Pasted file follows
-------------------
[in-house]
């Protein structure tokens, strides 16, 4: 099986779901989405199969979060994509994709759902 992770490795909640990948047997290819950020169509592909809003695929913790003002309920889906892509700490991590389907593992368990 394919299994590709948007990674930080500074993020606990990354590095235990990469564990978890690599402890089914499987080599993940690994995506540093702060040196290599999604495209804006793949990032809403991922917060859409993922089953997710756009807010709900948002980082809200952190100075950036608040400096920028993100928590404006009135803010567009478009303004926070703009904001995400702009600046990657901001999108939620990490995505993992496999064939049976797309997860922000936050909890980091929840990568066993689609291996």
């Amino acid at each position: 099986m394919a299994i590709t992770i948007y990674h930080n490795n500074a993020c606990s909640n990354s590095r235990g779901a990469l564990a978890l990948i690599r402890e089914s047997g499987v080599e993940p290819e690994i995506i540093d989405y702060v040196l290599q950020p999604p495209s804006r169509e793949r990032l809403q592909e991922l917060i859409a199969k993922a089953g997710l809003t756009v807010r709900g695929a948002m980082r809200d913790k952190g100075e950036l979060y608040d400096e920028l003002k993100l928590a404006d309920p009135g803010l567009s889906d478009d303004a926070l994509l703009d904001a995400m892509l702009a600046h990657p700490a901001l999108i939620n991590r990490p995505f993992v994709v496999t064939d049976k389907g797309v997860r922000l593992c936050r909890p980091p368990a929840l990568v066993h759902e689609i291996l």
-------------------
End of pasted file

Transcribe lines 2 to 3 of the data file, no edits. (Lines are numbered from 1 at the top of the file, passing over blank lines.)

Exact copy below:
């Protein structure tokens, strides 16, 4: 099986779901989405199969979060994509994709759902 992770490795909640990948047997290819950020169509592909809003695929913790003002309920889906892509700490991590389907593992368990 394919299994590709948007990674930080500074993020606990990354590095235990990469564990978890690599402890089914499987080599993940690994995506540093702060040196290599999604495209804006793949990032809403991922917060859409993922089953997710756009807010709900948002980082809200952190100075950036608040400096920028993100928590404006009135803010567009478009303004926070703009904001995400702009600046990657901001999108939620990490995505993992496999064939049976797309997860922000936050909890980091929840990568066993689609291996």
């Amino acid at each position: 099986m394919a299994i590709t992770i948007y990674h930080n490795n500074a993020c606990s909640n990354s590095r235990g779901a990469l564990a978890l990948i690599r402890e089914s047997g499987v080599e993940p290819e690994i995506i540093d989405y702060v040196l290599q950020p999604p495209s804006r169509e793949r990032l809403q592909e991922l917060i859409a199969k993922a089953g997710l809003t756009v807010r709900g695929a948002m980082r809200d913790k952190g100075e950036l979060y608040d400096e920028l003002k993100l928590a404006d309920p009135g803010l567009s889906d478009d303004a926070l994509l703009d904001a995400m892509l702009a600046h990657p700490a901001l999108i939620n991590r990490p995505f993992v994709v496999t064939d049976k389907g797309v997860r922000l593992c936050r909890p980091p368990a929840l990568v066993h759902e689609i291996l």